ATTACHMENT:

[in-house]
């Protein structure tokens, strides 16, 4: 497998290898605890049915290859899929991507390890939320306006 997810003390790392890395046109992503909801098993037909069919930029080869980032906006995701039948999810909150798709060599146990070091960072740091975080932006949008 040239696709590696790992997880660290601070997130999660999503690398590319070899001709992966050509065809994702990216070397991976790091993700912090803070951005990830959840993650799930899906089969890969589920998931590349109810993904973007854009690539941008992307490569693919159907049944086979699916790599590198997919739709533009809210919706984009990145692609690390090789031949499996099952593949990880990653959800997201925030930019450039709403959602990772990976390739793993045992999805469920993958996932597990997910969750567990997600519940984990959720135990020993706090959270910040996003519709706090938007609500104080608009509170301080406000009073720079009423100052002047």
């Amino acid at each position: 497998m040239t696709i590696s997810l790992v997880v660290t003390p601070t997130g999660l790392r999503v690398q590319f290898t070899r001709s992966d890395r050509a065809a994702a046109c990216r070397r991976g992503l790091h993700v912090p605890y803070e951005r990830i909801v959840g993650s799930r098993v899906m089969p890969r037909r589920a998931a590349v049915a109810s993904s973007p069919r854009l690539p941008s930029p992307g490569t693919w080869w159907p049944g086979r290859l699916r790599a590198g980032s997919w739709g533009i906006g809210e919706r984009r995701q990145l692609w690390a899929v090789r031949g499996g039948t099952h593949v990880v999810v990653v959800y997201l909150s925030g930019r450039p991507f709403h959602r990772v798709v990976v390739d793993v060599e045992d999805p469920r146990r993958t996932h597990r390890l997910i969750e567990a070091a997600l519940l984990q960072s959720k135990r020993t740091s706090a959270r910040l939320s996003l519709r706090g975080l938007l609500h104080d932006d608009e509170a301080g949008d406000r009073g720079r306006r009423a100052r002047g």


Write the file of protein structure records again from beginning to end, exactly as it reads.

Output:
[in-house]
């Protein structure tokens, strides 16, 4: 497998290898605890049915290859899929991507390890939320306006 997810003390790392890395046109992503909801098993037909069919930029080869980032906006995701039948999810909150798709060599146990070091960072740091975080932006949008 040239696709590696790992997880660290601070997130999660999503690398590319070899001709992966050509065809994702990216070397991976790091993700912090803070951005990830959840993650799930899906089969890969589920998931590349109810993904973007854009690539941008992307490569693919159907049944086979699916790599590198997919739709533009809210919706984009990145692609690390090789031949499996099952593949990880990653959800997201925030930019450039709403959602990772990976390739793993045992999805469920993958996932597990997910969750567990997600519940984990959720135990020993706090959270910040996003519709706090938007609500104080608009509170301080406000009073720079009423100052002047």
């Amino acid at each position: 497998m040239t696709i590696s997810l790992v997880v660290t003390p601070t997130g999660l790392r999503v690398q590319f290898t070899r001709s992966d890395r050509a065809a994702a046109c990216r070397r991976g992503l790091h993700v912090p605890y803070e951005r990830i909801v959840g993650s799930r098993v899906m089969p890969r037909r589920a998931a590349v049915a109810s993904s973007p069919r854009l690539p941008s930029p992307g490569t693919w080869w159907p049944g086979r290859l699916r790599a590198g980032s997919w739709g533009i906006g809210e919706r984009r995701q990145l692609w690390a899929v090789r031949g499996g039948t099952h593949v990880v999810v990653v959800y997201l909150s925030g930019r450039p991507f709403h959602r990772v798709v990976v390739d793993v060599e045992d999805p469920r146990r993958t996932h597990r390890l997910i969750e567990a070091a997600l519940l984990q960072s959720k135990r020993t740091s706090a959270r910040l939320s996003l519709r706090g975080l938007l609500h104080d932006d608009e509170a301080g949008d406000r009073g720079r306006r009423a100052r002047g």